Boris Johnson was a political phenomenon. Narcissistic. Opportunistic. A natural rebel and a divisive figure. A populist. No other British leader in recent times has been so frequently identified simply by his first name.
In the end, his political career finished rather like it had begun. In the Brexit campaign of 2016, he was accused of telling blatant lies. Actually, they were often half-truths and it didn’t matter to him because they lodged a powerful political message in the minds of the voters that opponents struggled to correct. More recently, he has been found to be less than truthful in responding to various personal allegations. To him, truth is a tradeable commodity: Its utility is dependent on his own self-interest.
His psychology defined his leadership. When accused of some wrongdoing – like having parties at 10 Downing Street when the country was in lockdown and when the law prevented such things – his immediate response was one of denial. He doesn’t apologize for his own behavior. Instead, he blames others. When trapped, he lashes out at his accusers. He shows no personal responsibility or humility.
His resignation speech last Thursday was full of self-pity. His party’s MPs were “eccentric” for insisting on his resignation, when he had achieved so much and he had more to deliver. It was painful to him how the “Darwinian” system of parliamentary politics played out. His MPs were like sheep following the mood of the moment. Politics was a game of roulette and you take your chances. He was a victim of circumstances. He bore no guilt for not telling the truth.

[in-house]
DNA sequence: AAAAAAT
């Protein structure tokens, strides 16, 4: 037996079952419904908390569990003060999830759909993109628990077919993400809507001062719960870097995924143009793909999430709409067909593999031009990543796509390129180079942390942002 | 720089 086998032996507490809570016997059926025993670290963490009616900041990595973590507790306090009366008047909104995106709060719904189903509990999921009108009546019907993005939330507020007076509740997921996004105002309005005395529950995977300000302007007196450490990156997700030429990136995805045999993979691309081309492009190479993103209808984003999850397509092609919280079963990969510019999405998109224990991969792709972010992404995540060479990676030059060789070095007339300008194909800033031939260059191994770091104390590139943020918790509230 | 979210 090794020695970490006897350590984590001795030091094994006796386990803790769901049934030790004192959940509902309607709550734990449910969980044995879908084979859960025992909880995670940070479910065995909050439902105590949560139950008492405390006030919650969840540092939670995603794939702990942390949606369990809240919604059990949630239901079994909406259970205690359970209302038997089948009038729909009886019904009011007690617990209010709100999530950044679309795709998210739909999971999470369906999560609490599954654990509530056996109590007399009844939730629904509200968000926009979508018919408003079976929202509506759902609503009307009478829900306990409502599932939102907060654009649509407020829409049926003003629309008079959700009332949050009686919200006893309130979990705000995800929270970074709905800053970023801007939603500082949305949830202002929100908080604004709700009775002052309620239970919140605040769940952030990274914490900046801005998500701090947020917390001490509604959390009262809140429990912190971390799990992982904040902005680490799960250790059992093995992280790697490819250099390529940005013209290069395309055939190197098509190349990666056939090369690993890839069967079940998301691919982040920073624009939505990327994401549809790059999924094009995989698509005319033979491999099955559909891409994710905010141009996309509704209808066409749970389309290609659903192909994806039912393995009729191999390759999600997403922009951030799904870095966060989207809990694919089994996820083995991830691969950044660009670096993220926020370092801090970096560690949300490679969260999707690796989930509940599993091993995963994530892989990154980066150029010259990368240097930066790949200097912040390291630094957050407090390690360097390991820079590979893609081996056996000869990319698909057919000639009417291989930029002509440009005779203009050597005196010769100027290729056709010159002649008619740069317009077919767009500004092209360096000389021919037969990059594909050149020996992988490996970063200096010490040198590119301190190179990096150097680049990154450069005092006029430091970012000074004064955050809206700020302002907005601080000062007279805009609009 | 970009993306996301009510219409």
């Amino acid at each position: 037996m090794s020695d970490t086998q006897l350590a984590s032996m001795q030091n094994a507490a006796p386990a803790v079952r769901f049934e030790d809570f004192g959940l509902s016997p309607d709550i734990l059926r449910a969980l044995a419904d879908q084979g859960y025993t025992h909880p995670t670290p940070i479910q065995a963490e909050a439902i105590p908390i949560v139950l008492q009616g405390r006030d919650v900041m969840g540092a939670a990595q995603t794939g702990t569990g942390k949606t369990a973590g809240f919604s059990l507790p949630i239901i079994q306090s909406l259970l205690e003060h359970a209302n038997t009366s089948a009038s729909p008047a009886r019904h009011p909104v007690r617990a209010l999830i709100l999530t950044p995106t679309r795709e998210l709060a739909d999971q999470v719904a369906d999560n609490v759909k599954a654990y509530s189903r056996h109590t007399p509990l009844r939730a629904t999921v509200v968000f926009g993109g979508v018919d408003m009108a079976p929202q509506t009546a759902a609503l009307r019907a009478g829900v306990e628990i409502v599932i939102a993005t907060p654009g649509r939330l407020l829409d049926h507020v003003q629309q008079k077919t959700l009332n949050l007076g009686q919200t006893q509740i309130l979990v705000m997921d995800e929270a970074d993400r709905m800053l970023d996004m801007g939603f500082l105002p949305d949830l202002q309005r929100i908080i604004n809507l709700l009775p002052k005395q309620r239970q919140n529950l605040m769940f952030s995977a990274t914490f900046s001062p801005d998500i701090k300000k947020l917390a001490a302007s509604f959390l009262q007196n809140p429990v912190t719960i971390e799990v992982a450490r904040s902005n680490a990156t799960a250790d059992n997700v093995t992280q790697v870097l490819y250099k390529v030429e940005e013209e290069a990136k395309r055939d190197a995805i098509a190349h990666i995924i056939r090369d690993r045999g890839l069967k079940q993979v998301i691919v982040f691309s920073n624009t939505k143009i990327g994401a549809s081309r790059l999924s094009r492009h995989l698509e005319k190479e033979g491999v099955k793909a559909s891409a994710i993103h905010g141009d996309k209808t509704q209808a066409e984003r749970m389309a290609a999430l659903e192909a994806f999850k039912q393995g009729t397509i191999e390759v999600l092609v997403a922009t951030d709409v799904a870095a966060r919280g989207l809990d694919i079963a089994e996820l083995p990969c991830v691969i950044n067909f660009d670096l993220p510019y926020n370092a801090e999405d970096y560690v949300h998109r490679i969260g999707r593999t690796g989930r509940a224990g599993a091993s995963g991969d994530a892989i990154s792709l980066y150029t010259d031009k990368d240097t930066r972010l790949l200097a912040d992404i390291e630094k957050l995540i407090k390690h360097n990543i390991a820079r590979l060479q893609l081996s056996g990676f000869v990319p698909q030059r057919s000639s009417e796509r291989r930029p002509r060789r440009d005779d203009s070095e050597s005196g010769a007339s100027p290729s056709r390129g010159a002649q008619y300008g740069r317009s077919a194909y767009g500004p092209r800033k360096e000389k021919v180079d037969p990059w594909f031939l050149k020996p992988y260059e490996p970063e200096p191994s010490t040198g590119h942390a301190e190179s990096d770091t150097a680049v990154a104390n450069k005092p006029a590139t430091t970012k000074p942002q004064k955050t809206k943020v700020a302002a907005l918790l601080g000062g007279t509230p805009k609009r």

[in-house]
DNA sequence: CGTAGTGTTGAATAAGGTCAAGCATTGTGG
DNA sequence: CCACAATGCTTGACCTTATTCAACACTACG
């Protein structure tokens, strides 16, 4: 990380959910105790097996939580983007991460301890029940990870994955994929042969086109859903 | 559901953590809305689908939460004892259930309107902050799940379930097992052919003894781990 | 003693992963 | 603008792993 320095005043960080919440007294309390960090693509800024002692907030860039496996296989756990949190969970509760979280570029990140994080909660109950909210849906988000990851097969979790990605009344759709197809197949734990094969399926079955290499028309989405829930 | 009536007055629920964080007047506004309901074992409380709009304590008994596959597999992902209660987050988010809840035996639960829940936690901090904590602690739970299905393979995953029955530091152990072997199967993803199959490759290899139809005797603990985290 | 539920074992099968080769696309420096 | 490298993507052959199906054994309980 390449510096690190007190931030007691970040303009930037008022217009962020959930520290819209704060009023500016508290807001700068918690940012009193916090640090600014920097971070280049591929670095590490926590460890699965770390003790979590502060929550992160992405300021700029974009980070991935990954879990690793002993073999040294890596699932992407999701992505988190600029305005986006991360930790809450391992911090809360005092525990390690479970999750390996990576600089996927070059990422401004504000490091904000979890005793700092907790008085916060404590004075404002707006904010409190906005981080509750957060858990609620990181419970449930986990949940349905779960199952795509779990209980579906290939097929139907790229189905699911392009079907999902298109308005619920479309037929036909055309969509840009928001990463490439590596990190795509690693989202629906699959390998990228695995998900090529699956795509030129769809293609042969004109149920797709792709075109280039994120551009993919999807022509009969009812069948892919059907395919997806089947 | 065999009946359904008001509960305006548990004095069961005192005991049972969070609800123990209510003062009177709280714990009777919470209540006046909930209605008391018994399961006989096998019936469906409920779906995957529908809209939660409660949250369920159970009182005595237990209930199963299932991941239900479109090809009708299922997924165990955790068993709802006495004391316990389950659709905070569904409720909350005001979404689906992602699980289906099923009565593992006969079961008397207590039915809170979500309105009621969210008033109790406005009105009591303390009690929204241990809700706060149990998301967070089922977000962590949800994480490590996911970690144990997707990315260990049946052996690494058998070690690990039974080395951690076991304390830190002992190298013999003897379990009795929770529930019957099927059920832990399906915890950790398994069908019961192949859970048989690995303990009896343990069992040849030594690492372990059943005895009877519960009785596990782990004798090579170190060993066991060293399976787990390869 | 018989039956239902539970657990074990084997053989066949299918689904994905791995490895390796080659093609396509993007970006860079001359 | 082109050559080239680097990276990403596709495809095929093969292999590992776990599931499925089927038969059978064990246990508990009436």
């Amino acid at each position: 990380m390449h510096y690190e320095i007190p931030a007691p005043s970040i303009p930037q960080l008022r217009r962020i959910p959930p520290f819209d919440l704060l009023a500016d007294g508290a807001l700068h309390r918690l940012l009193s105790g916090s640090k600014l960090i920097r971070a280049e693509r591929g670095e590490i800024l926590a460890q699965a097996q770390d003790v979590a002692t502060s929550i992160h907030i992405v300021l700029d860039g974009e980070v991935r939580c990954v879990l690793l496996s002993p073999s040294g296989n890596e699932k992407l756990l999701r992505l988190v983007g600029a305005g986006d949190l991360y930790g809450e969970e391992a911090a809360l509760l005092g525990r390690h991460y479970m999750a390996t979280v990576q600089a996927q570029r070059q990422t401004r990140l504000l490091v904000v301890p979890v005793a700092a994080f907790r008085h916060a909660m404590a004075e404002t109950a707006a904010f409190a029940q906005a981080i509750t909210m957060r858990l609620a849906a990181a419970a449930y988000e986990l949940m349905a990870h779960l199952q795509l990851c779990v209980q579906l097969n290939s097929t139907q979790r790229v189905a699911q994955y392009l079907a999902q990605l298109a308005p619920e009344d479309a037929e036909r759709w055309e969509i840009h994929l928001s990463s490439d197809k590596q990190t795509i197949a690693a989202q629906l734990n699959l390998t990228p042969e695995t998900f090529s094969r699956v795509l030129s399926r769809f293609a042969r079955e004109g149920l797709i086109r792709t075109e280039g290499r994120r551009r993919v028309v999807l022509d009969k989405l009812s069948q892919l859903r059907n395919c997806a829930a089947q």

Of course, all politicians avoid the truth. But Boris has been brought down not because promises made at the election have not been kept or because of political spin. Instead, when asked questions about his personal behavior – most recently, when did he know that one of his political appointees was a sex pest? – he kept changing his story and lied repeatedly. His MPs gradually (why gradually?) realized Boris was an habitual liar who would send his colleagues to go on TV and repeat what he knew to be untrue and would later be shown to be untrue.
To him, truth is a tradeable commodity: Its utility is dependent on his own self-interest
Like Trump, Boris toyed with the idea of resisting resignation. On Wednesday last week, constitutional experts were asked what might happen if he refused to resign, even though he’d lost the support of his party. The famous “checks and balances” of the British system might not work as we’d assumed. The Queen could be placed in an awkward position if Boris requested an early election to prove he still had support in the country. Boris has a record – of challenging the Constitution in the name of Brexit – and commentators feared what he might do. He claimed that the large election victory of 2019 was his personal victory. How quickly he will go was unclear, but he will be forced to realize he is a PM, not a president, and his party holds power over him. Still, this was nothing like George Papandreou’s self-effacing offer to step down as PM in 2011.
Foreign leaders – reportedly, including Kyriakos Mitsotakis – couldn’t understand Boris. He appeared as a joke. He was an English version of Trump. But, like Trump, he has a legacy of support that other leaders will struggle to win over. With Boris gone, the Labour opposition now has to shift from attacks about personality to those about policy. Under Keir Starmer, it has struggled to define its own program. Yet, a deepening economic crisis might make this easier. So, the phenomenon of Boris is about to disappear. Personality politics will probably be less prominent. Boris had a unique support base and this might now lack a political voice. His successor will almost certainly be more right-wing. “Normality” might return to British politics.
But history is unlikely to be kind to Boris. His impact was one of the lowering of moral standards in public life and bravado about Brexit, while creating a mess. An official investigation will report his unacceptable delays in dealing with Covid. The Boris effect was more about emotions than substance. As Christine Lagarde might say, “the adults are back in the room.”
Kevin Featherstone is Eleftherios Venizelos Professor of Contemporary Greek Studies at the London School of Economics.